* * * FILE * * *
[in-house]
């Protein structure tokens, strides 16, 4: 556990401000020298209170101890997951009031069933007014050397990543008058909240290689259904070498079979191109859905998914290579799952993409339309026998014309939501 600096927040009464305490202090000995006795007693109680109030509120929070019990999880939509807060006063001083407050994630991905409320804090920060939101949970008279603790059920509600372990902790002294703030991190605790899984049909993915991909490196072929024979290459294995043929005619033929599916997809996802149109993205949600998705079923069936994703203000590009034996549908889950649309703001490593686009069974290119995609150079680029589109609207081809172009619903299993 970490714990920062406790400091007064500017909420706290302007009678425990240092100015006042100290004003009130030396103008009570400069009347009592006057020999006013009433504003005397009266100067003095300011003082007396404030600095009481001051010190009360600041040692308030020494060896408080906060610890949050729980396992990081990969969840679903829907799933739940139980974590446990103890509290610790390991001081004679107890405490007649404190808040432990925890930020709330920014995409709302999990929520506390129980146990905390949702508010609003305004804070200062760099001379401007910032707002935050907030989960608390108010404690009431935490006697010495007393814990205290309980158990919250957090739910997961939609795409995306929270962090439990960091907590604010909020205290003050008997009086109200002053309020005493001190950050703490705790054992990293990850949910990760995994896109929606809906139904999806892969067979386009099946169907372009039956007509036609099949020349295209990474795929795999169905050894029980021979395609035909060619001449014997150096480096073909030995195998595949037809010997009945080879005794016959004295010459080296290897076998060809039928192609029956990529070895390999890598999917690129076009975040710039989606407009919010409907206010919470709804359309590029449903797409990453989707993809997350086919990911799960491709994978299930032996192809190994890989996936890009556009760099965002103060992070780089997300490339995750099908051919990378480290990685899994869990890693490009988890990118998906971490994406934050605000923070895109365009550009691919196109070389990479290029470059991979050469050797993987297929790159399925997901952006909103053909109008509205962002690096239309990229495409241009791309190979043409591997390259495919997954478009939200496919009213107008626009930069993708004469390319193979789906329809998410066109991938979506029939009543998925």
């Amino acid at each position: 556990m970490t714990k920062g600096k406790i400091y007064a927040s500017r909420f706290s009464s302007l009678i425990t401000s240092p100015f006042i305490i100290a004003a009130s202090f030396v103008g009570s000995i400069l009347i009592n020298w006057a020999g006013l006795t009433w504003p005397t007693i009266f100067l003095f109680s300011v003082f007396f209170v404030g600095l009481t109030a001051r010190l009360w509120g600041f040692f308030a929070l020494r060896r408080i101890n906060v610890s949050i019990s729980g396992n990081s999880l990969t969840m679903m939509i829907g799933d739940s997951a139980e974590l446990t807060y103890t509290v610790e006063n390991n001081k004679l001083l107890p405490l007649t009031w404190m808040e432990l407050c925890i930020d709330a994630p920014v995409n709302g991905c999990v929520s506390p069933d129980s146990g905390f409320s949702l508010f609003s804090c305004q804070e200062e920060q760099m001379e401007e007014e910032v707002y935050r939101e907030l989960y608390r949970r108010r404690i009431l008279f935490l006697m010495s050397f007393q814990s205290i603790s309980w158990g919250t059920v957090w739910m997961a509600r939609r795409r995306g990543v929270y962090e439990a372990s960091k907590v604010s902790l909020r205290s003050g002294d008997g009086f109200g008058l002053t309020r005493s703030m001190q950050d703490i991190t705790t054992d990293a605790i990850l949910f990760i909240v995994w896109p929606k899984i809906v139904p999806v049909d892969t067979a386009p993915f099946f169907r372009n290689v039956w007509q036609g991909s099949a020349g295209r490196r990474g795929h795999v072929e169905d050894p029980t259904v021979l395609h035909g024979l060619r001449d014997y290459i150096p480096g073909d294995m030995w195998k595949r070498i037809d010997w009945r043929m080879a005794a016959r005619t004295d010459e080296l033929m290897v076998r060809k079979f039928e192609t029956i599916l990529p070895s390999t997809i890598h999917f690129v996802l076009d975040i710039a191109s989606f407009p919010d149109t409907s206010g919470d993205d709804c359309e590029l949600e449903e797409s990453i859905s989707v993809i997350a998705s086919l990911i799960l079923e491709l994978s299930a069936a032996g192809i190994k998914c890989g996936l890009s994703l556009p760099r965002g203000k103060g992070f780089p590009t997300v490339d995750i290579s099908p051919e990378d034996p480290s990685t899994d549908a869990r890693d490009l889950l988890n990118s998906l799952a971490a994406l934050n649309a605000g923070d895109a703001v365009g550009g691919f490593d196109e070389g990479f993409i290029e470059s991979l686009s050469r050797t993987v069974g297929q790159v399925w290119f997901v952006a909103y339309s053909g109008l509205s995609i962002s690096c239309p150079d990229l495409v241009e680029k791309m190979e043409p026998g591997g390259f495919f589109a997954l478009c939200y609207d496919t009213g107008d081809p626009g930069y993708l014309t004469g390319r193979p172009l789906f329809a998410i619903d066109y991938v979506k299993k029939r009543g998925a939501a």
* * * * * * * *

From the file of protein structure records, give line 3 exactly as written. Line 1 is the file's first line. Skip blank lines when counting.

């Amino acid at each position: 556990m970490t714990k920062g600096k406790i400091y007064a927040s500017r909420f706290s009464s302007l009678i425990t401000s240092p100015f006042i305490i100290a004003a009130s202090f030396v103008g009570s000995i400069l009347i009592n020298w006057a020999g006013l006795t009433w504003p005397t007693i009266f100067l003095f109680s300011v003082f007396f209170v404030g600095l009481t109030a001051r010190l009360w509120g600041f040692f308030a929070l020494r060896r408080i101890n906060v610890s949050i019990s729980g396992n990081s999880l990969t969840m679903m939509i829907g799933d739940s997951a139980e974590l446990t807060y103890t509290v610790e006063n390991n001081k004679l001083l107890p405490l007649t009031w404190m808040e432990l407050c925890i930020d709330a994630p920014v995409n709302g991905c999990v929520s506390p069933d129980s146990g905390f409320s949702l508010f609003s804090c305004q804070e200062e920060q760099m001379e401007e007014e910032v707002y935050r939101e907030l989960y608390r949970r108010r404690i009431l008279f935490l006697m010495s050397f007393q814990s205290i603790s309980w158990g919250t059920v957090w739910m997961a509600r939609r795409r995306g990543v929270y962090e439990a372990s960091k907590v604010s902790l909020r205290s003050g002294d008997g009086f109200g008058l002053t309020r005493s703030m001190q950050d703490i991190t705790t054992d990293a605790i990850l949910f990760i909240v995994w896109p929606k899984i809906v139904p999806v049909d892969t067979a386009p993915f099946f169907r372009n290689v039956w007509q036609g991909s099949a020349g295209r490196r990474g795929h795999v072929e169905d050894p029980t259904v021979l395609h035909g024979l060619r001449d014997y290459i150096p480096g073909d294995m030995w195998k595949r070498i037809d010997w009945r043929m080879a005794a016959r005619t004295d010459e080296l033929m290897v076998r060809k079979f039928e192609t029956i599916l990529p070895s390999t997809i890598h999917f690129v996802l076009d975040i710039a191109s989606f407009p919010d149109t409907s206010g919470d993205d709804c359309e590029l949600e449903e797409s990453i859905s989707v993809i997350a998705s086919l990911i799960l079923e491709l994978s299930a069936a032996g192809i190994k998914c890989g996936l890009s994703l556009p760099r965002g203000k103060g992070f780089p590009t997300v490339d995750i290579s099908p051919e990378d034996p480290s990685t899994d549908a869990r890693d490009l889950l988890n990118s998906l799952a971490a994406l934050n649309a605000g923070d895109a703001v365009g550009g691919f490593d196109e070389g990479f993409i290029e470059s991979l686009s050469r050797t993987v069974g297929q790159v399925w290119f997901v952006a909103y339309s053909g109008l509205s995609i962002s690096c239309p150079d990229l495409v241009e680029k791309m190979e043409p026998g591997g390259f495919f589109a997954l478009c939200y609207d496919t009213g107008d081809p626009g930069y993708l014309t004469g390319r193979p172009l789906f329809a998410i619903d066109y991938v979506k299993k029939r009543g998925a939501a």